“A meeting had been established at Westbury, when the place was still called Plainedge, on the 25d of 3d month, 1671. The meeting was to begin on the 25th of 4th month, and so every fifth First day, and was held at Westbury or ‘Plainedge,’ at the house of Edmond Titus. Other meetings were held on the intervening First days at other Friends’ houses in other neighbourhoods at Jericho, Bethpage, &c. After the coming of Henry Willis in 1677, the meetings were sometimes held at his house instead of the house of Edmond Titus in Westbury. In 1697, the Monthly Meeting revised the rule, and it was directed that ‘a meeting shall be held every five weeks, on the First day, to begin at Edmond Titus’, the next First day at Jerusalem, the next at Bethpage, next at Jericho, and next at Hempstead. Traveling ministers, when they reached Westbury, usually stopped at the house of Edmond Titus, and after the coming of Henry Willis they sometimes stopped with him.

References to Westbury/Westbury meeting house in early Friends Minutes:

{Verso of p. 141, refers to p. 142:} This is believed to be the earliest minute extract in America.   Sandwich (Mass.) Monthly Meeting has minutes from 25th of 4th Month {June} 1672.

In a cramped irregular hand. In writing of Henry Onderdonk Jr. “Woodedge i.e. Westbury”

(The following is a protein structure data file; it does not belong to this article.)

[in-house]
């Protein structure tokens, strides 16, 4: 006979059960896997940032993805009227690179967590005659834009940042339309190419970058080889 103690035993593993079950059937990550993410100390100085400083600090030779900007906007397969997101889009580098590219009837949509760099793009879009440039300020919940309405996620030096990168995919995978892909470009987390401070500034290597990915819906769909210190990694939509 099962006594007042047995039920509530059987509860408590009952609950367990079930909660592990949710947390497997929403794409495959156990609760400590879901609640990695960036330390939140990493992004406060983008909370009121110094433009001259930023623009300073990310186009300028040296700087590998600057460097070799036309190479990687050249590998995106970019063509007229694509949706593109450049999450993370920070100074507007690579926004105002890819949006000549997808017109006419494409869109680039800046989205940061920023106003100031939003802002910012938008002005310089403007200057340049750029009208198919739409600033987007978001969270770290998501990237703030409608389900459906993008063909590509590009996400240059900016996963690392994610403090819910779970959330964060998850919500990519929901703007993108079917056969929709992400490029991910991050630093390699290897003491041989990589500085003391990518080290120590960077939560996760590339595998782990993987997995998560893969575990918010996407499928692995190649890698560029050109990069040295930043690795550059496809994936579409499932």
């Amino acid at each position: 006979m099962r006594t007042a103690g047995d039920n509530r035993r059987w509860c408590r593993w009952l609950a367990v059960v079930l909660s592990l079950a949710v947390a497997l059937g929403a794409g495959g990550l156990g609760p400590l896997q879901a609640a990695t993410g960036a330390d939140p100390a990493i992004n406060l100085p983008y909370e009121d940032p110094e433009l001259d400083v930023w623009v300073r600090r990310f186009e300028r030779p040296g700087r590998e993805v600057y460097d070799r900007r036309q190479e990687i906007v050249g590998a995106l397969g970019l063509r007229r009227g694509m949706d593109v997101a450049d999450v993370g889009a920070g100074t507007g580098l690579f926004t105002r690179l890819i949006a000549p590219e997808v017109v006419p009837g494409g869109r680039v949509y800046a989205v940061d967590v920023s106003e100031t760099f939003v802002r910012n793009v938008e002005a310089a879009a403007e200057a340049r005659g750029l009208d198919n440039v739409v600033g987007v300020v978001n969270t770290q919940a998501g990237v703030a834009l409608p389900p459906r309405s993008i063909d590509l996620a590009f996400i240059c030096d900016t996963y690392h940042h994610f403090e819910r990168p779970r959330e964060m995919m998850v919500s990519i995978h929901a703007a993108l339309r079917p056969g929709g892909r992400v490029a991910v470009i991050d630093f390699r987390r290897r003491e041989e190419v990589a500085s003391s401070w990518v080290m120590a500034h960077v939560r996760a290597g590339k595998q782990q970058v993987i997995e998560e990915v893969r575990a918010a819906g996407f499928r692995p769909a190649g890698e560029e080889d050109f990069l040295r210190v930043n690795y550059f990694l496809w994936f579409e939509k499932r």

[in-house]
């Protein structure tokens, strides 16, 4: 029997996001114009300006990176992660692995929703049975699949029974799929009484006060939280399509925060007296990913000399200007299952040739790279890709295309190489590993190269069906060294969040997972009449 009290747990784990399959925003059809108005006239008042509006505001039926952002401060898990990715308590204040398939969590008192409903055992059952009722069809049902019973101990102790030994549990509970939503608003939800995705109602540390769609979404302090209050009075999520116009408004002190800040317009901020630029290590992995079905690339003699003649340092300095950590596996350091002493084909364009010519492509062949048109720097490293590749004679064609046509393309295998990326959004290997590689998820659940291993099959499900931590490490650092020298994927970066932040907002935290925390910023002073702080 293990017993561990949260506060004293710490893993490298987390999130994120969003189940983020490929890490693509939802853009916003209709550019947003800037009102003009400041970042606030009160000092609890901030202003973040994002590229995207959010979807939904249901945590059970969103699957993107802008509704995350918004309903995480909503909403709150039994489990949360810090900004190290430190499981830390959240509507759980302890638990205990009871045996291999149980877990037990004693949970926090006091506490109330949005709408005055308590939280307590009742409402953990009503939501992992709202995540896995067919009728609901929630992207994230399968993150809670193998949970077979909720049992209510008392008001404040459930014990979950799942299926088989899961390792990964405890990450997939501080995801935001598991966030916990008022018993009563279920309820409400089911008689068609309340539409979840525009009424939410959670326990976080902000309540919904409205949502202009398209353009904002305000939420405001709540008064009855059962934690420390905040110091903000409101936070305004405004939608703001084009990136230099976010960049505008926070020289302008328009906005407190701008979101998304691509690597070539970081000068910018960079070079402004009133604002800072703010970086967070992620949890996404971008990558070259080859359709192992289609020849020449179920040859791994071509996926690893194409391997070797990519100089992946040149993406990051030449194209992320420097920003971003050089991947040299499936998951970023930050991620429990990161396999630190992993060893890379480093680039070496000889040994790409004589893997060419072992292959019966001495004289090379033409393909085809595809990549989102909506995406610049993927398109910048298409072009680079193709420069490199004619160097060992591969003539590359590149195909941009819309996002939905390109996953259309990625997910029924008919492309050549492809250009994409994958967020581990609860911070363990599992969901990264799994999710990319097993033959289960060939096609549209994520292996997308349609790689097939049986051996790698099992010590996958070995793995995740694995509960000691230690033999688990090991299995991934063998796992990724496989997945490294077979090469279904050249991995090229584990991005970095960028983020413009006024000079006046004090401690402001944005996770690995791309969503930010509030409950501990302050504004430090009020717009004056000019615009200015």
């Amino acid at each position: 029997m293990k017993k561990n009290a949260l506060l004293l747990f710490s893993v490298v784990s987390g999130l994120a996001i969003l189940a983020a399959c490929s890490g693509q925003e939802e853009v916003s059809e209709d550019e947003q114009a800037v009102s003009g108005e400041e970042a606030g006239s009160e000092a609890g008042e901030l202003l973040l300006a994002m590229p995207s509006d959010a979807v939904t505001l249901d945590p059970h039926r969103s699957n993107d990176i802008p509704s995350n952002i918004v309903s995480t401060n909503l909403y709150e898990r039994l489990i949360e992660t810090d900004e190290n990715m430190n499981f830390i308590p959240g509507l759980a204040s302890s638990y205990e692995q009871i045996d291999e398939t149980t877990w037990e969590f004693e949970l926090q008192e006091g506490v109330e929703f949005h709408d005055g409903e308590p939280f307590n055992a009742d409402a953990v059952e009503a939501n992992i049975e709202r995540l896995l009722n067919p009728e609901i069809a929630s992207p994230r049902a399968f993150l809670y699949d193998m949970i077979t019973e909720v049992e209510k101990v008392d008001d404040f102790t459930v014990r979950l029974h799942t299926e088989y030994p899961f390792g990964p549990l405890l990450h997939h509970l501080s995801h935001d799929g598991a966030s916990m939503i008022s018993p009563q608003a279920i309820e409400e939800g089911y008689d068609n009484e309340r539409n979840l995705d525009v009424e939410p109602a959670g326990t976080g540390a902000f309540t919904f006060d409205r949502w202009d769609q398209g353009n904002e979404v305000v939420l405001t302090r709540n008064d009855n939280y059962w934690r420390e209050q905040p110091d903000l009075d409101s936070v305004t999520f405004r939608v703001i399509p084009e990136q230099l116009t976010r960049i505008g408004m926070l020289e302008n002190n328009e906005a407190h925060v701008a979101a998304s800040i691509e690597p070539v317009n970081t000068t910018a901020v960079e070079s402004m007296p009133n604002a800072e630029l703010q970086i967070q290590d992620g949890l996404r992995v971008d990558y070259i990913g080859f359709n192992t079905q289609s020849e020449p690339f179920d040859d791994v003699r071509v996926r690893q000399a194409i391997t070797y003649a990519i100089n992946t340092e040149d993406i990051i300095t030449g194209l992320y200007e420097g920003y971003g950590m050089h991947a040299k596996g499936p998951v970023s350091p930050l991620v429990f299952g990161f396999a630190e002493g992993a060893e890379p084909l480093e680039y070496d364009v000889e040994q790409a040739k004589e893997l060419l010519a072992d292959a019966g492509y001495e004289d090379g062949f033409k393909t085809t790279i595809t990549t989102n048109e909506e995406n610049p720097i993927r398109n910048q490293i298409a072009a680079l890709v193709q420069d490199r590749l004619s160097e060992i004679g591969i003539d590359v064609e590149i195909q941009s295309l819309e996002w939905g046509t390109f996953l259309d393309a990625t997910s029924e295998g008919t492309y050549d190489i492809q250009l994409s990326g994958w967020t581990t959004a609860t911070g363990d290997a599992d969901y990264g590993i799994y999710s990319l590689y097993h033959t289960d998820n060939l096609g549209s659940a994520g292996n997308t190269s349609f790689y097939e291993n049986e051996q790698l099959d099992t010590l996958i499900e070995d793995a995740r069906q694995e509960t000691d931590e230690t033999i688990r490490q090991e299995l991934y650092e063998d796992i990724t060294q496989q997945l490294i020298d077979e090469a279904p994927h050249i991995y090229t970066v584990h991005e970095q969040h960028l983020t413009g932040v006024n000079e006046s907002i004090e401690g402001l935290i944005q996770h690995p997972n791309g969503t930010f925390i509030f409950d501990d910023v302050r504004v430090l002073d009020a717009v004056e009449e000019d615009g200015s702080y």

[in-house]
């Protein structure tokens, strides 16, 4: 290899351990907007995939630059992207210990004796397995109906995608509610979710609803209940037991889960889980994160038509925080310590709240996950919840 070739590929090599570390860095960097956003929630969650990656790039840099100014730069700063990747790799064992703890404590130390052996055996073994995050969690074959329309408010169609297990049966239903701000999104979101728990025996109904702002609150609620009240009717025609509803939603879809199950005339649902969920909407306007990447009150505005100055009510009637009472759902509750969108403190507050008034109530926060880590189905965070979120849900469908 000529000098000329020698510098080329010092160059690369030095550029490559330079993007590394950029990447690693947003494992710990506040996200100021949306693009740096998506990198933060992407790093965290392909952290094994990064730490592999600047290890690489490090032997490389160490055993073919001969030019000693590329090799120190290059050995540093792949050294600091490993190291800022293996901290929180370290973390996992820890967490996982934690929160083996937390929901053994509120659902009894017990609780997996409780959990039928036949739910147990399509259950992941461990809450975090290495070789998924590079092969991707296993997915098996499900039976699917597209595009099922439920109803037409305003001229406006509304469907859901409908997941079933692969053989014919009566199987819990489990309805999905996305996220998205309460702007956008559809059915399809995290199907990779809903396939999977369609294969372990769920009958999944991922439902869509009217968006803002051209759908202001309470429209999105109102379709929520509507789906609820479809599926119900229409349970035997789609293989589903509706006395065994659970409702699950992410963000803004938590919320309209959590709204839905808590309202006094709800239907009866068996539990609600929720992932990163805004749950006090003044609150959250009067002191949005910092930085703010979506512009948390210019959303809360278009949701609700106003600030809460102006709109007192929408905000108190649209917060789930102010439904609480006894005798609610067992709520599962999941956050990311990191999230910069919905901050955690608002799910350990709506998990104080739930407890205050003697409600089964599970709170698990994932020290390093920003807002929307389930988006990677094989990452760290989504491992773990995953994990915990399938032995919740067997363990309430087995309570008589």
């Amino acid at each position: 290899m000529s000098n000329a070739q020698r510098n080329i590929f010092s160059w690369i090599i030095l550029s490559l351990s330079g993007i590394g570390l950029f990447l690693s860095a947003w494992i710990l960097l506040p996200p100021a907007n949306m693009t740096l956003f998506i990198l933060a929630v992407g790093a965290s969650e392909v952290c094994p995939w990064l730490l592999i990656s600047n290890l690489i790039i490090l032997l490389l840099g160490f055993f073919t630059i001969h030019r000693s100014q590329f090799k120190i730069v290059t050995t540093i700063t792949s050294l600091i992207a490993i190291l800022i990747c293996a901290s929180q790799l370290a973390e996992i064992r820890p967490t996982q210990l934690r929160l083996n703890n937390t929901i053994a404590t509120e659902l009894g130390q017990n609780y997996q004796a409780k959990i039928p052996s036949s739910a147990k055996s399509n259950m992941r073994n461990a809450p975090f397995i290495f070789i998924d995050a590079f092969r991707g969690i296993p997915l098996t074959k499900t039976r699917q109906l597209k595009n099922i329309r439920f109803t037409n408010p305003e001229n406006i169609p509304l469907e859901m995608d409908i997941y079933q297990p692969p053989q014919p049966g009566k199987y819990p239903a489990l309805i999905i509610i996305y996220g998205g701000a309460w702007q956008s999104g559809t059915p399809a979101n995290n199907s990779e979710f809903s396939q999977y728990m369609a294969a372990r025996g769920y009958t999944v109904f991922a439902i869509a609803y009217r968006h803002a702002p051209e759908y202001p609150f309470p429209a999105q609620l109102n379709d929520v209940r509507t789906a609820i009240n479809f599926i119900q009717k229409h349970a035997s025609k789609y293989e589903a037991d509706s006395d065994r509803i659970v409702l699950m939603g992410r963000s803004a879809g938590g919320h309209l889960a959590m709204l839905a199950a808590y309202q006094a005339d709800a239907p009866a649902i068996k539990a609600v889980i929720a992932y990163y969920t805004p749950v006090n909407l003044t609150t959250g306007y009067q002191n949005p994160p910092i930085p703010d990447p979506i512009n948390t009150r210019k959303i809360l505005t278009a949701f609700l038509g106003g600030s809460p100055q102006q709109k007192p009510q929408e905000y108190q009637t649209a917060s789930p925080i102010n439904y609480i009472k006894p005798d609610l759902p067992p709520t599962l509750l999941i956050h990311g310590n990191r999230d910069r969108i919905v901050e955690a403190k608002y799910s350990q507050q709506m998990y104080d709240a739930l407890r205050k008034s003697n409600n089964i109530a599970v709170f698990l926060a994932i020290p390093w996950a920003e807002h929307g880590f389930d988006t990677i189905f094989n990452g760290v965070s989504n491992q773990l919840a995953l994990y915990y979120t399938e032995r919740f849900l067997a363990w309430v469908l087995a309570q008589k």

at a mens meet the 23d day of 3d month {May} 1671.  It was agreed that the first dayes meetings be one day at oysterbay and another day at Matinacock: to begin at or about the 11th houre: and the weekly meeting to begin about the first houre in the aftertoone

It <was> allSo ageeded <agreed> ther Shall bee a meetting keept at the wood edege <Westbury> the 25th of the 4th {June} month and Soe ever {every} 5th first day of the weeke

At a Yearely meeting held at the meeting house in Flushing, beginning this 24th day of the 3 month {May} 1701

It wass spoken at this meeting concerning the Quarterly meeting that wass formerly at Henry Willisis [in Westbury]; it wass concluded that the Same meeting Should Contenew [continue] at Same plase Until Friends should See a Service in Removing the Same. It hath beane farther Spaken t[o] at this meeting Concening bulding a Meeting house Ne[ar the] Same plase which thing Is left to [the] next Quarterly meeting